The highlight of our busy visiting lecture season was a talk by Sarah Lewis, assistant professor of History of Art and African American Studies at Harvard University. Sarah Lewis is a bestselling author of The Rise: Creativity, the Gift of Failure, and the Search for Master, a widely acclaimed exploration of human creative experience. She held curatorial positions at The Museum of Modern Art, New York, and the Tate Modern, London. She served on President Obama’s Arts Policy Committee and currently serves on the advisory council of the International Review of African-American Art and the board of the Andy Warhol Foundation of the Visual Arts, Creative Time, and The CUNY Graduate Center.
In her lecture on March 7, which was co-sponsored by the Center for Russian, East European, and Eurasian Studies and the Department of Afroamerican and African Studies, Professor Lewis shared the results of her fascinating research on 19th century photography which is the theme of her book Black Sea, Black Atlantic: Frederick Douglass, the Circassian Beauties, and American Racial Formation in the Wake of the Civil War, forthcoming at Harvard University Press. Her strikingly innovative approach to the interpretation of visual images is informed by Frederick Douglass’ argument that “poets, prophets, and reformers are all picture-makers—and this ability is the secret of their power and of their achievements. They see what ought to be by the reflection of what is, and endeavor to remove that contradiction.”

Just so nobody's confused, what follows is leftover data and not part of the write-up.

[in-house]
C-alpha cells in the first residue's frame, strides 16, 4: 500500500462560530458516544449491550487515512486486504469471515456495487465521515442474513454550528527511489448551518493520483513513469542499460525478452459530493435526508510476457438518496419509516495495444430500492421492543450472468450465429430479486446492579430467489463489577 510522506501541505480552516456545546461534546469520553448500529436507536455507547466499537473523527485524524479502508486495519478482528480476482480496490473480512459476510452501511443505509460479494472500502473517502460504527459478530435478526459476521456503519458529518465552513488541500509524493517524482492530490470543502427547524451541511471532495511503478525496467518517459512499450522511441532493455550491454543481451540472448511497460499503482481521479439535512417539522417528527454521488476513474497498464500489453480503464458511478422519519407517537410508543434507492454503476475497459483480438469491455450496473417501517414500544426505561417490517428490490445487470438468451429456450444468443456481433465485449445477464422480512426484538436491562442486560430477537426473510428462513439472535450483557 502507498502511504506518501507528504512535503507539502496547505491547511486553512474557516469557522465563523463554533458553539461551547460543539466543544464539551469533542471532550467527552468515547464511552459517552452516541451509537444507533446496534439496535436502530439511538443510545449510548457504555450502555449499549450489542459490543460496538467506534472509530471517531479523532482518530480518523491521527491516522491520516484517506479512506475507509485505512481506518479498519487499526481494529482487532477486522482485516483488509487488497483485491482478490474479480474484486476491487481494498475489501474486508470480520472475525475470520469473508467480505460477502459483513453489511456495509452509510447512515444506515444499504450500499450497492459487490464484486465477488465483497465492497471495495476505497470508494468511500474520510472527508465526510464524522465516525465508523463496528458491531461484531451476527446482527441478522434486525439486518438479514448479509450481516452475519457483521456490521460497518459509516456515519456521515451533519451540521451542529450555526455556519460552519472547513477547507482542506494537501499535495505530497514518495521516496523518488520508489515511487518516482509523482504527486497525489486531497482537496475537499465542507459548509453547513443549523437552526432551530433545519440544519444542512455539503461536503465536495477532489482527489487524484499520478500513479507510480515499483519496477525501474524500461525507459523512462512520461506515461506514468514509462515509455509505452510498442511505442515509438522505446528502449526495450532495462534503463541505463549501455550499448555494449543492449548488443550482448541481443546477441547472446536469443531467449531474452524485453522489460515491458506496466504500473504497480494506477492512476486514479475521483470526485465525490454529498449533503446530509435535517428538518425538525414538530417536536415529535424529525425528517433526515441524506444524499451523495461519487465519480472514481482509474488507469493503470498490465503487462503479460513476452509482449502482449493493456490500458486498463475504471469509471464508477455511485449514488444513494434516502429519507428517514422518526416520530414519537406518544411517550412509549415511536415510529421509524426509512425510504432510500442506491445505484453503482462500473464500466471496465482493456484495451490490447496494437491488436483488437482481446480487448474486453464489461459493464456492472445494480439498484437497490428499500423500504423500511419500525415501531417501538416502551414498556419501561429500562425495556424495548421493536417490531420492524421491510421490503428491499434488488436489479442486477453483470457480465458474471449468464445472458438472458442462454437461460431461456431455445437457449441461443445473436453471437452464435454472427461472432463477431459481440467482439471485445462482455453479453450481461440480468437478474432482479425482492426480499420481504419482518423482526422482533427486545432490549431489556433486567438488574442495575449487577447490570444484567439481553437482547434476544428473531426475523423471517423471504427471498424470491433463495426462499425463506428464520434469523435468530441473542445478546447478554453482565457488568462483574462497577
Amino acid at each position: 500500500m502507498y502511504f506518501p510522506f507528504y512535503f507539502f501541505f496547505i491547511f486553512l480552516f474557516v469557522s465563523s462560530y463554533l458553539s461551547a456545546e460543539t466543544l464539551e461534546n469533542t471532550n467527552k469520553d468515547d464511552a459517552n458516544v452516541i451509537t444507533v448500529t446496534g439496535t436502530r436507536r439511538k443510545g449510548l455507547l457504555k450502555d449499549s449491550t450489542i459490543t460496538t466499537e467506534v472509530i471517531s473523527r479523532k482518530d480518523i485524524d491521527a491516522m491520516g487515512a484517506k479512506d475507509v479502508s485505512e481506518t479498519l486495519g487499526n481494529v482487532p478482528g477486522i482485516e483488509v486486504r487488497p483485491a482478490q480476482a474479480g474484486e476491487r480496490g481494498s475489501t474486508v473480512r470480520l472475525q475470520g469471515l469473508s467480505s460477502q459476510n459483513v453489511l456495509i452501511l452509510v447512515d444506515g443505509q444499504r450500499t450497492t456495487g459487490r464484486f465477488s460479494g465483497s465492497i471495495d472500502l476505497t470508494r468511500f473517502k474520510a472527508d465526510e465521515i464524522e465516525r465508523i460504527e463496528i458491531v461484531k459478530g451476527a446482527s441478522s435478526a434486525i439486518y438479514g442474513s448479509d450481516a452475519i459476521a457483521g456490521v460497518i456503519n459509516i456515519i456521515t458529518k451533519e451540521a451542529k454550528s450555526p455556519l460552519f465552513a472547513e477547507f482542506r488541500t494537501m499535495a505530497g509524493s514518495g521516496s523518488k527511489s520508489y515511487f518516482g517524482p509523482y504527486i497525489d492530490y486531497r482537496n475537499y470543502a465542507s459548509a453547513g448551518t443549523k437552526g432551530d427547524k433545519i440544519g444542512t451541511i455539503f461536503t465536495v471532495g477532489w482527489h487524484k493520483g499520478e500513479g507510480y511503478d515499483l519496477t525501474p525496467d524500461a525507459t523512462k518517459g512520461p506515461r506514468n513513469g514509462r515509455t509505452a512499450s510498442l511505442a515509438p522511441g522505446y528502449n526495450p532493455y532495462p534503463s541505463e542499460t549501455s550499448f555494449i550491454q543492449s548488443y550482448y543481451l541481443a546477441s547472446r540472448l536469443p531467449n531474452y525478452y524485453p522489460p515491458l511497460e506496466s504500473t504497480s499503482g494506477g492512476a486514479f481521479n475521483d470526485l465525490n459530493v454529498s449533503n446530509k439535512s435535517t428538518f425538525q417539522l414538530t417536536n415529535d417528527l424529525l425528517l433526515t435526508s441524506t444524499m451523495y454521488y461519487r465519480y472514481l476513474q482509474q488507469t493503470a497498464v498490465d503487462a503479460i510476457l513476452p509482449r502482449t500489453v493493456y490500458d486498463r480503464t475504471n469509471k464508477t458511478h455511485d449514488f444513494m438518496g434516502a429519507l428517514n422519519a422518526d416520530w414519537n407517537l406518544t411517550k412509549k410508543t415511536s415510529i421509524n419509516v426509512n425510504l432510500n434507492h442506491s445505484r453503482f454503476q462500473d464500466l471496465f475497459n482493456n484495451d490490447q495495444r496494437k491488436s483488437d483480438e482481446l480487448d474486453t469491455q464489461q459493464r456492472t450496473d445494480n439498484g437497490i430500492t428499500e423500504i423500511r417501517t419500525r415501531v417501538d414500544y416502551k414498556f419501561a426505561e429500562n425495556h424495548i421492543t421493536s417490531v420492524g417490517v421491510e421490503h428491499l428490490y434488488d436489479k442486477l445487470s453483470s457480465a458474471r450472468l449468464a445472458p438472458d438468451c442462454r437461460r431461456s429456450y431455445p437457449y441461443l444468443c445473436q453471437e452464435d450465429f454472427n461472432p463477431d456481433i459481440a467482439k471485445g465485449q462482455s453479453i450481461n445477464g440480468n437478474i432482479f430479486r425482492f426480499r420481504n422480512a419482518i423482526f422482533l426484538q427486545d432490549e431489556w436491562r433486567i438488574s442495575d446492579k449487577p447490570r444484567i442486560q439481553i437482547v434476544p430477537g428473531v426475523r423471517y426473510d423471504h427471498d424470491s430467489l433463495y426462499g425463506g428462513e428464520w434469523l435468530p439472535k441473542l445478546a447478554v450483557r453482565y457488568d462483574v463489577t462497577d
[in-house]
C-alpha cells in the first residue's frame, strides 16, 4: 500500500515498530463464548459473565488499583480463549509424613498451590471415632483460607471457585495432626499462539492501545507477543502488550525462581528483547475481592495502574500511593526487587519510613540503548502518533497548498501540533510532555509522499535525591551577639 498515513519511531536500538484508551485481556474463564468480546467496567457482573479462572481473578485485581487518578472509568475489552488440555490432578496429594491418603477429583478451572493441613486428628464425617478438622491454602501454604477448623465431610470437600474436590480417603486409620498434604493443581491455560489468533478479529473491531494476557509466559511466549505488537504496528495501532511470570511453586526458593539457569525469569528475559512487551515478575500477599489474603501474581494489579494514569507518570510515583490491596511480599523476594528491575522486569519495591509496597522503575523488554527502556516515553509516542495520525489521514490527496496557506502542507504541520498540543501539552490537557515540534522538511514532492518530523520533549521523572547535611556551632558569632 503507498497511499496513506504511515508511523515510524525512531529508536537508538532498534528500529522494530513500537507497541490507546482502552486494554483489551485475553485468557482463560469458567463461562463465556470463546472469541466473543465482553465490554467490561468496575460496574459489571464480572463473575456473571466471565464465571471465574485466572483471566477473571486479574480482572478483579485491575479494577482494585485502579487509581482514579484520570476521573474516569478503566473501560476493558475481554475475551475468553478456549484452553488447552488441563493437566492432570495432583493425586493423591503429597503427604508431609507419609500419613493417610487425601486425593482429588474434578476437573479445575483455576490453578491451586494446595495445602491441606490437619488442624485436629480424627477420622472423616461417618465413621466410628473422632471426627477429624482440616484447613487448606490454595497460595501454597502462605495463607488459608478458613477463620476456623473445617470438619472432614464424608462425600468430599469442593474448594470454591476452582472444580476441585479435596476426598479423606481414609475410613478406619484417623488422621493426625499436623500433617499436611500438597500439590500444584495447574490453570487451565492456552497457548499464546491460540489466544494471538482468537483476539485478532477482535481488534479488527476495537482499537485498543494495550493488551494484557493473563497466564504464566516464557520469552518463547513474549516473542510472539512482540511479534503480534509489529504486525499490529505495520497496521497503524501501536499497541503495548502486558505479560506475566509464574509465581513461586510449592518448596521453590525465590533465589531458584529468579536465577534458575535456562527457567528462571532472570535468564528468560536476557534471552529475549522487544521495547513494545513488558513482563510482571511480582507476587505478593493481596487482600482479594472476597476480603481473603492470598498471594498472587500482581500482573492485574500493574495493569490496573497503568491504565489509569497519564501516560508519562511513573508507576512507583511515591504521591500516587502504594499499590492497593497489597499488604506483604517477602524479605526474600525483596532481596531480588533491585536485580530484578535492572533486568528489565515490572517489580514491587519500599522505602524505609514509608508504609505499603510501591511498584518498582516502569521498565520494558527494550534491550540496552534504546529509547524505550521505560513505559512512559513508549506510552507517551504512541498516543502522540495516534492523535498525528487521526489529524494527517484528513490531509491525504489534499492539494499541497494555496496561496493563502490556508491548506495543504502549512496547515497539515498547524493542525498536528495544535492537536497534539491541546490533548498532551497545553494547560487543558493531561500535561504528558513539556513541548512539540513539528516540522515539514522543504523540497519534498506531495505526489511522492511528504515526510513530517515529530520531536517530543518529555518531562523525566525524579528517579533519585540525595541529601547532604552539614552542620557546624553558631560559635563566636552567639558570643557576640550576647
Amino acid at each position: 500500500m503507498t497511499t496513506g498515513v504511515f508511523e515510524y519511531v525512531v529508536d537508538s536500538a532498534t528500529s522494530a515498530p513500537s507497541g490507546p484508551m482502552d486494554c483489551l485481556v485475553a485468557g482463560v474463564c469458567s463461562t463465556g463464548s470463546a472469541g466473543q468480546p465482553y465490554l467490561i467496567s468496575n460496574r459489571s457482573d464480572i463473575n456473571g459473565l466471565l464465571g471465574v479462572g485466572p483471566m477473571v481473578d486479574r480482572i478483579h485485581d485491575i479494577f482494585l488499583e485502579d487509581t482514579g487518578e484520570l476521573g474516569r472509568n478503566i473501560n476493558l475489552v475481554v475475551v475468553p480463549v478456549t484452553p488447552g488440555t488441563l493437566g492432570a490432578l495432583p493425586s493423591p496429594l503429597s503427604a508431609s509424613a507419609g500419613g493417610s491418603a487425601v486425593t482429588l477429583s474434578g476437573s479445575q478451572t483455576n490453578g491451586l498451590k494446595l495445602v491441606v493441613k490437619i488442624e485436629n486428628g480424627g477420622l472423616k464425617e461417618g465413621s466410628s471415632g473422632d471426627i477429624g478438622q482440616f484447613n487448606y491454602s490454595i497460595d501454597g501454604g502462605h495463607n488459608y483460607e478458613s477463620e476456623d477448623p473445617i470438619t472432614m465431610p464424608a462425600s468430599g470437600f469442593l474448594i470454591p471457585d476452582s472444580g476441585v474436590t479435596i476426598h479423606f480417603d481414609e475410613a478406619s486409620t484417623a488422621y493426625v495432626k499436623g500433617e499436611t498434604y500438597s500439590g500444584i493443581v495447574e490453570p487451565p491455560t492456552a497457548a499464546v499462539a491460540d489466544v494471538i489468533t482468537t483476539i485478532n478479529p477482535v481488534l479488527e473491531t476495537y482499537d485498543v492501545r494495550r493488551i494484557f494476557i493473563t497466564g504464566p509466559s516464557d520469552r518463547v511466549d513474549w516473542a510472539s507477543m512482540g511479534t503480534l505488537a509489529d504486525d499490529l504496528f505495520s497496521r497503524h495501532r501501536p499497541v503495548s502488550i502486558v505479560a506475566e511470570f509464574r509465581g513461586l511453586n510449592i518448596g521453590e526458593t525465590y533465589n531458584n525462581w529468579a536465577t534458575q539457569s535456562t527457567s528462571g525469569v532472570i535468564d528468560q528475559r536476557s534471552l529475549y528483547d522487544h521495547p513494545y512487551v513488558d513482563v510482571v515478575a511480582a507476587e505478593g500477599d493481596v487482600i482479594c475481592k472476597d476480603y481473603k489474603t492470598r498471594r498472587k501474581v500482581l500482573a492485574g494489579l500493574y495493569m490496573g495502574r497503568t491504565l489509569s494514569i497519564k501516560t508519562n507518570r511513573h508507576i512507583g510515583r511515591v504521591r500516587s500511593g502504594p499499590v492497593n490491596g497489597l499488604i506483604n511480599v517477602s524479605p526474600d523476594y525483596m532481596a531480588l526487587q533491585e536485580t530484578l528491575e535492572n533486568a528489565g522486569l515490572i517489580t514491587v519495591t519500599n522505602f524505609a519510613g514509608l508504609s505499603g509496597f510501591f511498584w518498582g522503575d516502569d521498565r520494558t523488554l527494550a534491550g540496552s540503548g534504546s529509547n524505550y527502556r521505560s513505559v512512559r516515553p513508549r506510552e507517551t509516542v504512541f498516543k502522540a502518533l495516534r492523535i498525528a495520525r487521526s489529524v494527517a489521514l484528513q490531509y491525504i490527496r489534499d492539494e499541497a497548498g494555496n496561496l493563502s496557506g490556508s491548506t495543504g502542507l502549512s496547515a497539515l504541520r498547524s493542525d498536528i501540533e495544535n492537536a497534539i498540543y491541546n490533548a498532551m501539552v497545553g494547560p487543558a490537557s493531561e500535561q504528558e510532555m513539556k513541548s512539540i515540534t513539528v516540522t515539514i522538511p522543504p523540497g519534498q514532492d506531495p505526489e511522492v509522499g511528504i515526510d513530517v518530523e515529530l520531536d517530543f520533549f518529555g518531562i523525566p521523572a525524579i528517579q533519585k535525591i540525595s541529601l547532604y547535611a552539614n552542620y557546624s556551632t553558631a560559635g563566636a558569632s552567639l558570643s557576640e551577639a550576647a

Professor Lewis’ study focuses on the Caucasus mountain range in Russia and explores how the emerging technology of photography was used in the 19th century to develop myths of Caucasian racial identity, and by extension, the notion of racial purity. These “thought pictures” about race, as Frederick Douglass might have called them, underscore the nervous tenuousness at the heart of the racial project throughout the 20th century. Uniquely situated at an intersection of African American Studies, Art History, and Slavic Studies, Sarah Lewis’ research reveals the enduring power of these Black Sea-related photographs of Circassia on the American imagination during its formative years.